(Eds: Deletes extraneous word, for, in 12th paragraph. Stands for story listed on AP News Digest as BC-FBC--Penn State-Abuse. With AP Photos.)
By MARK SCOLFORO
HARRISBURG, Pa. -- Penn State won't release information that could shed light on the child sex abuse case involving a former assistant football coach because the state open records law gives the school special status. That may soon change, as lawmakers question those protections while the university denies requests for records showing what key figures knew about the allegations before Jerry Sandusky was charged last month with molesting children.
The school has long had a reputation for guarding its secrets closely and zealously, and when the state attorney general announced the charges against Sandusky, she said their investigation -- by a grand jury with subpoena power -- had been hampered by an uncooperative atmosphere among unnamed school officials.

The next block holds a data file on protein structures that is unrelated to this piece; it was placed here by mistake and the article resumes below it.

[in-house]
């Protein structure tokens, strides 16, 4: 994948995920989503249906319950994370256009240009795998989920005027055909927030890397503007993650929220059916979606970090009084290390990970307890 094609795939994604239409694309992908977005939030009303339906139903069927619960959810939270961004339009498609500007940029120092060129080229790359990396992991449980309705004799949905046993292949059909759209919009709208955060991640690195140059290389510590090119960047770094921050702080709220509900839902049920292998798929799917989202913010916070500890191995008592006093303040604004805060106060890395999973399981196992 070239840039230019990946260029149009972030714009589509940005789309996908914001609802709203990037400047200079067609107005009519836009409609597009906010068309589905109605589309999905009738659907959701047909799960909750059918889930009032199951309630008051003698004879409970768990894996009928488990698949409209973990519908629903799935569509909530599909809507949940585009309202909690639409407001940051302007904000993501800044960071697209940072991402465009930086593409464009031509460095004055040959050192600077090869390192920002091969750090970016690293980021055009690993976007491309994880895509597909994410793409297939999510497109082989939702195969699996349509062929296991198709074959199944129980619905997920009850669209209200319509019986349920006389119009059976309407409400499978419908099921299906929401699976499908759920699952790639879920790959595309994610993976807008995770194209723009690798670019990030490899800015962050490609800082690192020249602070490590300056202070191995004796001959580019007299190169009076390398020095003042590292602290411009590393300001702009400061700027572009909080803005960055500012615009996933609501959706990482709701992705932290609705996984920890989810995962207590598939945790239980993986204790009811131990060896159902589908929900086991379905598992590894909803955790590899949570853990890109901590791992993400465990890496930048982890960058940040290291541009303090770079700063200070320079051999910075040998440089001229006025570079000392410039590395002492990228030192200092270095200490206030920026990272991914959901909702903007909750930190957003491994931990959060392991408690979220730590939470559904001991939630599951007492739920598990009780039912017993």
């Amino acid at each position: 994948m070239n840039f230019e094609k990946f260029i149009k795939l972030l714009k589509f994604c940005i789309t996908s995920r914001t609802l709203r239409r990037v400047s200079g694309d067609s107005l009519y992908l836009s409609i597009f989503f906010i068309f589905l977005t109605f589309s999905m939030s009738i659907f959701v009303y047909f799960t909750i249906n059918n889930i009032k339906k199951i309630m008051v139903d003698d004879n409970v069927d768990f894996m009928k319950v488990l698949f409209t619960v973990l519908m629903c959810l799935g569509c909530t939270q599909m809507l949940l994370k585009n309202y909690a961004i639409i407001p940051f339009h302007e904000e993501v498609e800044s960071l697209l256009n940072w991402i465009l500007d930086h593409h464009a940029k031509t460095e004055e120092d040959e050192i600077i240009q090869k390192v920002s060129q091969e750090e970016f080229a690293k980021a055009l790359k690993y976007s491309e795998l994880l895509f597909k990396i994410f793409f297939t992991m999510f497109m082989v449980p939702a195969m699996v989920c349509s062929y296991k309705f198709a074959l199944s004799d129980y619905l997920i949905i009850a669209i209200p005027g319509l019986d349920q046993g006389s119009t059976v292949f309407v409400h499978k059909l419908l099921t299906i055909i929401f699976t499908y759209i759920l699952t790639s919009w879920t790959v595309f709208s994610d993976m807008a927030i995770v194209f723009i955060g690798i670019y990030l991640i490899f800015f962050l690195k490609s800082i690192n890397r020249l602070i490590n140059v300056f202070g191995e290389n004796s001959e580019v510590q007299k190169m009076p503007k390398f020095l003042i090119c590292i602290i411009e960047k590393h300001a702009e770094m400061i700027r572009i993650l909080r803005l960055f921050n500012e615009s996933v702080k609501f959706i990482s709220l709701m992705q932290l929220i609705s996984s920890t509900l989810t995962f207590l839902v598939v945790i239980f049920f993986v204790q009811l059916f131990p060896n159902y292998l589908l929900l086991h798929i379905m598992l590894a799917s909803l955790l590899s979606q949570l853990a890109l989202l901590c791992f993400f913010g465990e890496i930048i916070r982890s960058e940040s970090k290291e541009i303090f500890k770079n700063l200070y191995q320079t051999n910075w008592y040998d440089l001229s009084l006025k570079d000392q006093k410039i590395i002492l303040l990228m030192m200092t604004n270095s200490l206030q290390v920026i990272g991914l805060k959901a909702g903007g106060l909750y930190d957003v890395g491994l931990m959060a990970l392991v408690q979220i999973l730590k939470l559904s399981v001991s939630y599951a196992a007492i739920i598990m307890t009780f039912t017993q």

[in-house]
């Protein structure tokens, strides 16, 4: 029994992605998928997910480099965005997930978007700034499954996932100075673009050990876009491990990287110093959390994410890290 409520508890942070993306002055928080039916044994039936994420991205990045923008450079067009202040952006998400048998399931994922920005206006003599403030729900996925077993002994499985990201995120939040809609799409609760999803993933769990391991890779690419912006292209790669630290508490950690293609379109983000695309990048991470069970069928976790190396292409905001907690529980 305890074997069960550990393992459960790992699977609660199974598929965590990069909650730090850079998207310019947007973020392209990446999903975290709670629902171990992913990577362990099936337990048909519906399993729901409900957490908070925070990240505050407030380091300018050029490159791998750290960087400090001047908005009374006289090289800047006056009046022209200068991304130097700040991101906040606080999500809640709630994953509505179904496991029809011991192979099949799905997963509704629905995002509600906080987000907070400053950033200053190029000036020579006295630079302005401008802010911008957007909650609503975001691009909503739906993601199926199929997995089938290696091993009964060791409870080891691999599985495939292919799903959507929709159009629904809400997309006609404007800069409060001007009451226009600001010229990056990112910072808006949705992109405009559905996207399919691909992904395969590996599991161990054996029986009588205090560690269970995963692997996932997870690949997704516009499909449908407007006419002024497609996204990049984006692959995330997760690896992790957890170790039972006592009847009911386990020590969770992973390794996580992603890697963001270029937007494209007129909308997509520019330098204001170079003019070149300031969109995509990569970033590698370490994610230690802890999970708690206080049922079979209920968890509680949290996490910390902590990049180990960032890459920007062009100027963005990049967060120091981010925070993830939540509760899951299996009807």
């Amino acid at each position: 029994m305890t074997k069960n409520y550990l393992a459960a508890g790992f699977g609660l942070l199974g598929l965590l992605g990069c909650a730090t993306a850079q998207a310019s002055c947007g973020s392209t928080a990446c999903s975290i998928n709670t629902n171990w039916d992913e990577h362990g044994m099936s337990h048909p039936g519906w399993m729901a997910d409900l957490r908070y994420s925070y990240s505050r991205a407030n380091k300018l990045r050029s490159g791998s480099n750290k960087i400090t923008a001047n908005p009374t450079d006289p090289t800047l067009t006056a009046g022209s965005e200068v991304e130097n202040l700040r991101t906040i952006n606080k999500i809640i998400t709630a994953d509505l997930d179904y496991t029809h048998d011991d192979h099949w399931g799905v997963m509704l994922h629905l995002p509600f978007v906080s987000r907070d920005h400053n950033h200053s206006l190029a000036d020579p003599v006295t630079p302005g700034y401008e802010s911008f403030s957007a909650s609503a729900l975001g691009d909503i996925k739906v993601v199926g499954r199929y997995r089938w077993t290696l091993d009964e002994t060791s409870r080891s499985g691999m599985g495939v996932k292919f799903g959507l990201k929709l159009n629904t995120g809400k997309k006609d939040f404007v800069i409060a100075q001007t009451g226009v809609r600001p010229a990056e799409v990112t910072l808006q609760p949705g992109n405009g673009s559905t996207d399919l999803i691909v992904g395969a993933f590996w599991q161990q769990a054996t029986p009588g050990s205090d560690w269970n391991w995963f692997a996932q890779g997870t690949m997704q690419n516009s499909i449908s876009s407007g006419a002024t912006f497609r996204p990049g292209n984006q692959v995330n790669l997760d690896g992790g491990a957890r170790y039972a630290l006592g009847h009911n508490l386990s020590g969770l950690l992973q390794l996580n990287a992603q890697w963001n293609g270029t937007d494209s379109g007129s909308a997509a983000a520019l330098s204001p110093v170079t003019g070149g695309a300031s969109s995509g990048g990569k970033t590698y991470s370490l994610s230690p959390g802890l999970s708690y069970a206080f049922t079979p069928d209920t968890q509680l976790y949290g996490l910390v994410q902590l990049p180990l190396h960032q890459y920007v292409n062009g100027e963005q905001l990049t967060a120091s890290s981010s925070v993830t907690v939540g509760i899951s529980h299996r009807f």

Penn State has cited its exemption from the law in the past month in denying requests by The Associated Press for documents related to a 1998 investigation into Sandusky that began when a woman complained he had showered with her son; a copy of his severance agreement; and emails among top administrators about Sandusky.
All it provided was a "police services activity report" that said an officer in June 1998 "requested an incident number for an ongoing investigation." The school cited its Right-to-Know Law exemption in declining to release more, but added that even if the law did apply fully to the school, other provisions would prevent disclosure of the records.
Sandusky is accused of abusing eight boys, some on campus, over 15 years, allegations that were not immediately brought to the attention of authorities even though investigators say high-level people at Penn State apparently knew about at least some of them.
The scandal has resulted in the ousting of school President Graham Spanier and longtime coach Joe Paterno, and has brought shame to one of college football's legendary programs. Athletic Director Tim Curley has been placed on administrative leave, and Vice President Gary Schultz, who was in charge of the university's police department, has stepped down.